That which does not kill us makes us stronger. Neitzsche "Only those who risk going too far can possibly find out how far they can go." "Dedication and commitment are what transfer dreams into reality."

          I just was looking through an old thread from letsrun (remember when it was great, before the days of incessant trolling?) and it's such a gem, that I thought I would post it here in the hope that it might spark some discussion about general approaches to training. http://www.letsrun.com/forum/flat_read.php?thread=222028&page=0
          Still having a look through the thread but I definitely agree that this is not your typical letsrun thread. Some really good stuff in there. Thanks, Jeff. I found the stuff about speed before endurance interesting. I'll come back to this after finishing reading the thread.

          When it’s all said and done, will you have said more than you’ve done?

            I found the stuff about speed before endurance interesting. I'll come back to this after finishing reading the thread.
            I haven't read the thread yet (I'm working on it) but I believe Noakes suggested something along these lines in Lore of Running. (IIRC that is)
            Run like you stole something.
              Hey Markfive--good to hear that you're ready to hit it hard, soon. Surf a wave for me, bro.
              I found the stuff about speed before endurance interesting. I'll come back to this after finishing reading the thread.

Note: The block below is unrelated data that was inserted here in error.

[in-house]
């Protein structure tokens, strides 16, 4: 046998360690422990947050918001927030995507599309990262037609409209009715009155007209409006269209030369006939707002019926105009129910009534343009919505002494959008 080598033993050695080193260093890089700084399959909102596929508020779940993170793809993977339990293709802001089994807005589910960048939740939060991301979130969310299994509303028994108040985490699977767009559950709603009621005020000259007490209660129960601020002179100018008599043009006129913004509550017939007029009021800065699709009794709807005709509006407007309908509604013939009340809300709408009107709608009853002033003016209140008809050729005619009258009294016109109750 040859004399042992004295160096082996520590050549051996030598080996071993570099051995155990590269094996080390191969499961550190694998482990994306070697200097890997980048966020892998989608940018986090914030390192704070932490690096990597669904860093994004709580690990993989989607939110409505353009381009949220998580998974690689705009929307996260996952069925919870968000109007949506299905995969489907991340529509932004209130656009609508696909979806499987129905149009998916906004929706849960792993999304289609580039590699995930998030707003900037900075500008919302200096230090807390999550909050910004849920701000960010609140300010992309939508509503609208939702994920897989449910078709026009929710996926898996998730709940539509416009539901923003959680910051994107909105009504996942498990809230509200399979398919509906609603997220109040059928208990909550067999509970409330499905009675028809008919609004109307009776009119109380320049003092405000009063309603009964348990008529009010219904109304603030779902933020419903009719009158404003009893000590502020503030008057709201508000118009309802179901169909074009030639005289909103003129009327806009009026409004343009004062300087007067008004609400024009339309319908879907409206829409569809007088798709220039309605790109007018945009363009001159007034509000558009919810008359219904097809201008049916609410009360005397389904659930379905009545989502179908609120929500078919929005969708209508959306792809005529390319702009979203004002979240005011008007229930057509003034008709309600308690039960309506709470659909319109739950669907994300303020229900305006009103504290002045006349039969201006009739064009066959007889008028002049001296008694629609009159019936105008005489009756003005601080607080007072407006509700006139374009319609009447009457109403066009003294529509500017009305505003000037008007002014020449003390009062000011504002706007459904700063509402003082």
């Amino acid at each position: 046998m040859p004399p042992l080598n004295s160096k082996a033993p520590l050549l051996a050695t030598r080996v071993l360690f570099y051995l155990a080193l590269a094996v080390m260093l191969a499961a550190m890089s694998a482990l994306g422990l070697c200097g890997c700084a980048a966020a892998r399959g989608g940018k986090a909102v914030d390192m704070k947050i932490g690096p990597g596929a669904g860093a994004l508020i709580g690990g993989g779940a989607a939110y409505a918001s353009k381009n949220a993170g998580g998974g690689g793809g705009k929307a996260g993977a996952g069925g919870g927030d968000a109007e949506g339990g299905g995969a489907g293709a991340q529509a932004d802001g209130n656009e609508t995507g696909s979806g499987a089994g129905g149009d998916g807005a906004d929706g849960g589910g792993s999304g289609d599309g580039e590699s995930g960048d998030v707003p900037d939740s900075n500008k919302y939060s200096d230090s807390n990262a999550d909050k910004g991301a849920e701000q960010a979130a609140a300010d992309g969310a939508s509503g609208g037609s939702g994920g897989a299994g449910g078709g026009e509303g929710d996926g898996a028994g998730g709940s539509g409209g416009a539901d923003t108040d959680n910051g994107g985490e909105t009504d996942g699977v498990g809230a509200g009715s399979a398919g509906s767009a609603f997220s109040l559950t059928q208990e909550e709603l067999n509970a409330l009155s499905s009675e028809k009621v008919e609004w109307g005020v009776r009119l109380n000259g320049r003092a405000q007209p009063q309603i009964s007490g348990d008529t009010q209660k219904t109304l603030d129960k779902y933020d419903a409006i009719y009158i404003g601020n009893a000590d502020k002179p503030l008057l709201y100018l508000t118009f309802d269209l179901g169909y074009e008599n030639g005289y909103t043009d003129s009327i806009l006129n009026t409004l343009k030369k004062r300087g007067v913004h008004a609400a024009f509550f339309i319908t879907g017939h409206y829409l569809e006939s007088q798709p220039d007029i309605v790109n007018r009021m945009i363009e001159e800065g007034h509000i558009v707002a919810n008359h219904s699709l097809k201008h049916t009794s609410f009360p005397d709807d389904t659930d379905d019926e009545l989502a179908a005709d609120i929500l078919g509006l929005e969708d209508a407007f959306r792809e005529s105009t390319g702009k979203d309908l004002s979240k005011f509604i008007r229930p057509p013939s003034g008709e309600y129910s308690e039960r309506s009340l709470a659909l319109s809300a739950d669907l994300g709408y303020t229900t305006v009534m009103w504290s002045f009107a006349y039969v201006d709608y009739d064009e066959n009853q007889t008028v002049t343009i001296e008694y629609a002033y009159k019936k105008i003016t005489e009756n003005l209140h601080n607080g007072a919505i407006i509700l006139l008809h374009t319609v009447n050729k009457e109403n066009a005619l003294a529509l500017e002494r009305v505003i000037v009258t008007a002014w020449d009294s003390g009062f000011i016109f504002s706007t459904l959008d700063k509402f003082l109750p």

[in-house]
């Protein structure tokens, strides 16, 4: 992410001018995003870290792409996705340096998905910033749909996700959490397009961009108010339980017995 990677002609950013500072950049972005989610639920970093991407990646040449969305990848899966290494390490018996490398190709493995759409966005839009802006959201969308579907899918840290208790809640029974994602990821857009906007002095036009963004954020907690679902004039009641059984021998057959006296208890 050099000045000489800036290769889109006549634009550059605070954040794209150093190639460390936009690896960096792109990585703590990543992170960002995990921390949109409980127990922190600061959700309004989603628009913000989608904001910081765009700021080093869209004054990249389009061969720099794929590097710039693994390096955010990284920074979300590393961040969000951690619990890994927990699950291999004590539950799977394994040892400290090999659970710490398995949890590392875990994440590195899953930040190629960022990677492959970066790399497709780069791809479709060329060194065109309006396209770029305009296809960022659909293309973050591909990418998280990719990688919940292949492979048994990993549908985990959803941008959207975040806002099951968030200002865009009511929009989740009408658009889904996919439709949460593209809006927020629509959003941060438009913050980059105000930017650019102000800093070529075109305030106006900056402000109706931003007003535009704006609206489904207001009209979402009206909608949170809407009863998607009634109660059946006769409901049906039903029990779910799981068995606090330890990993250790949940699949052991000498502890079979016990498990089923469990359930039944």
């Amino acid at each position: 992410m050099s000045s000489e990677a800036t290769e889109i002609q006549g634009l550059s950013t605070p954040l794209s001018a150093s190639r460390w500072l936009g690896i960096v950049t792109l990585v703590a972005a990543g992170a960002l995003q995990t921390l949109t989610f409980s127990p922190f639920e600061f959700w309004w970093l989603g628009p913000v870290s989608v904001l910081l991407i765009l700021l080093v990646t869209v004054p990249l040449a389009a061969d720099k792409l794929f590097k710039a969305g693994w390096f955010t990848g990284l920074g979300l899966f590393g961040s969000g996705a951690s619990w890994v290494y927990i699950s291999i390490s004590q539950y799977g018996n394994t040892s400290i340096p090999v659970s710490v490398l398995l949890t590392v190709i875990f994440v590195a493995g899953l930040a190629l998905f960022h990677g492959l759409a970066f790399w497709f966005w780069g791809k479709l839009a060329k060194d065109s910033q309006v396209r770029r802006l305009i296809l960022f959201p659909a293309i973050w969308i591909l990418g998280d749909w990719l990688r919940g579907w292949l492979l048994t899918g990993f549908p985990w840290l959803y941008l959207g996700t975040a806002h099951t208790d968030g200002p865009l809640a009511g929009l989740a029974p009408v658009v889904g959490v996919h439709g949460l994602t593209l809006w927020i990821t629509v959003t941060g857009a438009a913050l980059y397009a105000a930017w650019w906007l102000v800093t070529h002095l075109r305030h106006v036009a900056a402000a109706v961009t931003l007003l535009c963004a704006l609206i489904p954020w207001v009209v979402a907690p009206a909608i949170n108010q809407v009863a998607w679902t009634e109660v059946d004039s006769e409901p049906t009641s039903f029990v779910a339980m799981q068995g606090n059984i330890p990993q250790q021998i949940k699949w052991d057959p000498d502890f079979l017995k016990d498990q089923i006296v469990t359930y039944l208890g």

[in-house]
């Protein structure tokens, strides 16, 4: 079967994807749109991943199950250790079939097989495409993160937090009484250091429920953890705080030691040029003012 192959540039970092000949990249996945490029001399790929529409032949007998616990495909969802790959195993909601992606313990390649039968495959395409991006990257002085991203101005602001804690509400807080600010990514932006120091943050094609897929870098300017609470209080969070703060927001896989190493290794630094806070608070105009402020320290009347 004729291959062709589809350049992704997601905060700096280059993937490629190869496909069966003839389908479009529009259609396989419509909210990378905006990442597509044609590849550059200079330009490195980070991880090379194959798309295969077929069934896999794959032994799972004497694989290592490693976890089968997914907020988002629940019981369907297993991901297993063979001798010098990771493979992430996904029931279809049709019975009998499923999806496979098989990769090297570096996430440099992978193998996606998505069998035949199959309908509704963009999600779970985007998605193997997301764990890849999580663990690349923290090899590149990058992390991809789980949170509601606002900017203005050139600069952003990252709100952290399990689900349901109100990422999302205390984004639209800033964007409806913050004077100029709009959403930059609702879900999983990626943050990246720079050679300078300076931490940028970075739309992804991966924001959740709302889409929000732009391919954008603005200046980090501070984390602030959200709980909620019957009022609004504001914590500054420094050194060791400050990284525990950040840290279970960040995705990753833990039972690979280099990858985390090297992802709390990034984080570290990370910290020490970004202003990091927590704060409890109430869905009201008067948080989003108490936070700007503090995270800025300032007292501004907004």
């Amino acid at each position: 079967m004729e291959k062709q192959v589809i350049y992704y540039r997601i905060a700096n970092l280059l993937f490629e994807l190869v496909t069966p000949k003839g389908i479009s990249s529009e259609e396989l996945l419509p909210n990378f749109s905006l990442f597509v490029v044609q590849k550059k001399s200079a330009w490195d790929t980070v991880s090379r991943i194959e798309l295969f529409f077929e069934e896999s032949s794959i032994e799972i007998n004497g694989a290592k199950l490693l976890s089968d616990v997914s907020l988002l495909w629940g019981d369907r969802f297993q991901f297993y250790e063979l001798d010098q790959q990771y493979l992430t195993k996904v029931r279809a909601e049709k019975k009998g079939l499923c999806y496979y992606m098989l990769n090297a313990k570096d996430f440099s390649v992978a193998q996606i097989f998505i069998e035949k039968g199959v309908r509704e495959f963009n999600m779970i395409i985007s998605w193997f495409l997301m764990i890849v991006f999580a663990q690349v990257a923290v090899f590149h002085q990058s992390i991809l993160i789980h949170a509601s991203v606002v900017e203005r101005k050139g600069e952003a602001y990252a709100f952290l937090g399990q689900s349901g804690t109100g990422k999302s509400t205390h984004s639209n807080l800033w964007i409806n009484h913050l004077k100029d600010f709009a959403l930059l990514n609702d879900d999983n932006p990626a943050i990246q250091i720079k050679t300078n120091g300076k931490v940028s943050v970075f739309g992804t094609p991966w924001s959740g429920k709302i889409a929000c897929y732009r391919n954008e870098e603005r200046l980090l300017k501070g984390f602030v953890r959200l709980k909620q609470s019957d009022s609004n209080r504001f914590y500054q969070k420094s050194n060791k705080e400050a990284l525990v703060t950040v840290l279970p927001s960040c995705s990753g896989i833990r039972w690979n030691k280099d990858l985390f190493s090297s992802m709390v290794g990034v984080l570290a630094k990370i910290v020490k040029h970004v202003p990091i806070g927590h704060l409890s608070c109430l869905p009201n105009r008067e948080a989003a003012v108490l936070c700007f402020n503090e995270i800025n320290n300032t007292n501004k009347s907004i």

Endurance before speed? Speed before endurance? The chicken before the egg? The egg before the chicken? Intelligence demands breaking the holistic act of running down into its constituent parts: speed, endurance, tempo stuff, power, form, etc. That's what it means to intelligently analyze your running: to look at it from one angle or from another to try to identify strengths and weaknesses. These distinctions are useful. It's important though not to hypostasize these analytical difference--to make them more real than the act of running itself. When we get stuck thinking about running in terms of its individual elements, we get caught in philosophical quandries: how can I make speed into endurance? Which do I work on first and which do I work on second? How do I put LT training together with VO2max training while working on my form? Running becomes like Humpty Dumpty after he fell off the wall--shattered into a bunch of bewildering analytic distinctions. Like all the king's men, we stare at this thing that seemed to be just a simple thing we've been doing all our lives, and now it is lying around in a bunch of pieces. When these moments occur, it's best to be pragmatic, which means looking at your own situation as a runner and using these very helpful distinctions to try to understand what to do, now, for the time being. All this is a roundabout way of changing a more speculative question: which comes first speed or endurance, into a more pragmatic sort of question: what do I need to be a better runner? How would training fast right now help me be that better runner? What wouldn't it do for me? How would running easy help me? What wouldn't it do for me? Once you start asking this sort of training question, it becomes clear that what we are always doing is working on all the elements simultaneously, but emphasizing certain aspects at certain times, for certain needs. To put it all together again, to reassemble the Humpty Dumpty of running, all that is required is to lace up those shoes and head out the door.